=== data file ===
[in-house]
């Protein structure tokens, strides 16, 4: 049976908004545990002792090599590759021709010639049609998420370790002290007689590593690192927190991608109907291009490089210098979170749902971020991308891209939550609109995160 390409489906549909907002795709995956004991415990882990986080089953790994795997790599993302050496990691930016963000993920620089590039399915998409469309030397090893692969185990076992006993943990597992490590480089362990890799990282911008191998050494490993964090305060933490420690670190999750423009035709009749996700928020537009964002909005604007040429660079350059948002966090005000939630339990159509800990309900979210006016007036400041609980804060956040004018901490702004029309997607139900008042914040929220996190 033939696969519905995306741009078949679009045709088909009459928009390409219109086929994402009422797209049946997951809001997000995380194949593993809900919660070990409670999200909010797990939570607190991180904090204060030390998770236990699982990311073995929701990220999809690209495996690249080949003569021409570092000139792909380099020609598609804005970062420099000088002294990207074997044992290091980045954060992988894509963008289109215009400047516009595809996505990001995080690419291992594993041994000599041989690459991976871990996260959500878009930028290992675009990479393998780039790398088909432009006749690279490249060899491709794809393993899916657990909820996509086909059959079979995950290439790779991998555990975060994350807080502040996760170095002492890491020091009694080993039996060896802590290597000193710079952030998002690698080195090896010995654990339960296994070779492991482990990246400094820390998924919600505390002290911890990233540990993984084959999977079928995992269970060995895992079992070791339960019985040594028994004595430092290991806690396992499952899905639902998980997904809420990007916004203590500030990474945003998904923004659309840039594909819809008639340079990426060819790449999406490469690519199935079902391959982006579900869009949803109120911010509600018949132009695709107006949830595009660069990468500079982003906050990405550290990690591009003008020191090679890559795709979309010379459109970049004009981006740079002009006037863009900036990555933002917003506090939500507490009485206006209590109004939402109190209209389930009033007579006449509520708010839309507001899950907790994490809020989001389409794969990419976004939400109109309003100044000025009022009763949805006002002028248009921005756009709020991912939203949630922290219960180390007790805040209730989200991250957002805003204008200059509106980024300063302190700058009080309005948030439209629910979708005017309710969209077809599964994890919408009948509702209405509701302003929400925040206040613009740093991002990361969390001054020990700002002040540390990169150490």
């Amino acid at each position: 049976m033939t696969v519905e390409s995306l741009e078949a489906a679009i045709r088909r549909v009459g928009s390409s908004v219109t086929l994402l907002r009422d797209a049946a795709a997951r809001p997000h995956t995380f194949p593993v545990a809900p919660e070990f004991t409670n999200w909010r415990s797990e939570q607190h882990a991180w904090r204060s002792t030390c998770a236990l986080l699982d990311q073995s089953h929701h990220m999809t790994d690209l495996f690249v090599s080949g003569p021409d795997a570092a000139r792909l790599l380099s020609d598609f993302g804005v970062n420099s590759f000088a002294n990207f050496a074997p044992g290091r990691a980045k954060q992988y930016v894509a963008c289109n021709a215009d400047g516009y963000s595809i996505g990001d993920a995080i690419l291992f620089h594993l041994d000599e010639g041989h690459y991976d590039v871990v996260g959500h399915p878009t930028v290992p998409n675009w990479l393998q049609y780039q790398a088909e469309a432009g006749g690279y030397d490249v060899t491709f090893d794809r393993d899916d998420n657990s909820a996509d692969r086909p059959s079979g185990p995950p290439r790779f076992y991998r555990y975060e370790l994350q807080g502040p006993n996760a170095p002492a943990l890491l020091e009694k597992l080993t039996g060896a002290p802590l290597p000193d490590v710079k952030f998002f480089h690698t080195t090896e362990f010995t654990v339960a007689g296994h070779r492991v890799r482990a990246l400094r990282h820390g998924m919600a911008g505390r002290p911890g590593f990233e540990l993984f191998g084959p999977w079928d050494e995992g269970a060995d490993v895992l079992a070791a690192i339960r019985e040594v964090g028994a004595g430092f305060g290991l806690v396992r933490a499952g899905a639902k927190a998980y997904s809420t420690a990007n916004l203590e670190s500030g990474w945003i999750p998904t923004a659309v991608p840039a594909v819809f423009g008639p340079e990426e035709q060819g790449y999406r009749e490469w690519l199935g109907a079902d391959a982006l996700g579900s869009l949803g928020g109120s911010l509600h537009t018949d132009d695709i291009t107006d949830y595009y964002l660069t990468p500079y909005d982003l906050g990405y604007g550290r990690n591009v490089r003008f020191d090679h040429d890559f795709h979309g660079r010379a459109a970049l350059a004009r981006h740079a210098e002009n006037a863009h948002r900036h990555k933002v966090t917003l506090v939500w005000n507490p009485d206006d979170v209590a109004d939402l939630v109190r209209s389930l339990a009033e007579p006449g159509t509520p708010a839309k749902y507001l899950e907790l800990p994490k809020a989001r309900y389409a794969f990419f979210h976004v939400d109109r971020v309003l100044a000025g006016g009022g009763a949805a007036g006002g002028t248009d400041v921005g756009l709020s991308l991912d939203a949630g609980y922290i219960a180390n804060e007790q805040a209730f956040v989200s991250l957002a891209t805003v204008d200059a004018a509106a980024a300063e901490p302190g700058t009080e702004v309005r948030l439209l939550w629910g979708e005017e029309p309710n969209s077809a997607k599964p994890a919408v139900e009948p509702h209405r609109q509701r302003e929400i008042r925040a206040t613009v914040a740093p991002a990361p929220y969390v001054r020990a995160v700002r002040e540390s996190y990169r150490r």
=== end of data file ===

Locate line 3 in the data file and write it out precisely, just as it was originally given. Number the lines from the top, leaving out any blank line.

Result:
């Amino acid at each position: 049976m033939t696969v519905e390409s995306l741009e078949a489906a679009i045709r088909r549909v009459g928009s390409s908004v219109t086929l994402l907002r009422d797209a049946a795709a997951r809001p997000h995956t995380f194949p593993v545990a809900p919660e070990f004991t409670n999200w909010r415990s797990e939570q607190h882990a991180w904090r204060s002792t030390c998770a236990l986080l699982d990311q073995s089953h929701h990220m999809t790994d690209l495996f690249v090599s080949g003569p021409d795997a570092a000139r792909l790599l380099s020609d598609f993302g804005v970062n420099s590759f000088a002294n990207f050496a074997p044992g290091r990691a980045k954060q992988y930016v894509a963008c289109n021709a215009d400047g516009y963000s595809i996505g990001d993920a995080i690419l291992f620089h594993l041994d000599e010639g041989h690459y991976d590039v871990v996260g959500h399915p878009t930028v290992p998409n675009w990479l393998q049609y780039q790398a088909e469309a432009g006749g690279y030397d490249v060899t491709f090893d794809r393993d899916d998420n657990s909820a996509d692969r086909p059959s079979g185990p995950p290439r790779f076992y991998r555990y975060e370790l994350q807080g502040p006993n996760a170095p002492a943990l890491l020091e009694k597992l080993t039996g060896a002290p802590l290597p000193d490590v710079k952030f998002f480089h690698t080195t090896e362990f010995t654990v339960a007689g296994h070779r492991v890799r482990a990246l400094r990282h820390g998924m919600a911008g505390r002290p911890g590593f990233e540990l993984f191998g084959p999977w079928d050494e995992g269970a060995d490993v895992l079992a070791a690192i339960r019985e040594v964090g028994a004595g430092f305060g290991l806690v396992r933490a499952g899905a639902k927190a998980y997904s809420t420690a990007n916004l203590e670190s500030g990474w945003i999750p998904t923004a659309v991608p840039a594909v819809f423009g008639p340079e990426e035709q060819g790449y999406r009749e490469w690519l199935g109907a079902d391959a982006l996700g579900s869009l949803g928020g109120s911010l509600h537009t018949d132009d695709i291009t107006d949830y595009y964002l660069t990468p500079y909005d982003l906050g990405y604007g550290r990690n591009v490089r003008f020191d090679h040429d890559f795709h979309g660079r010379a459109a970049l350059a004009r981006h740079a210098e002009n006037a863009h948002r900036h990555k933002v966090t917003l506090v939500w005000n507490p009485d206006d979170v209590a109004d939402l939630v109190r209209s389930l339990a009033e007579p006449g159509t509520p708010a839309k749902y507001l899950e907790l800990p994490k809020a989001r309900y389409a794969f990419f979210h976004v939400d109109r971020v309003l100044a000025g006016g009022g009763a949805a007036g006002g002028t248009d400041v921005g756009l709020s991308l991912d939203a949630g609980y922290i219960a180390n804060e007790q805040a209730f956040v989200s991250l957002a891209t805003v204008d200059a004018a509106a980024a300063e901490p302190g700058t009080e702004v309005r948030l439209l939550w629910g979708e005017e029309p309710n969209s077809a997607k599964p994890a919408v139900e009948p509702h209405r609109q509701r302003e929400i008042r925040a206040t613009v914040a740093p991002a990361p929220y969390v001054r020990a995160v700002r002040e540390s996190y990169r150490r």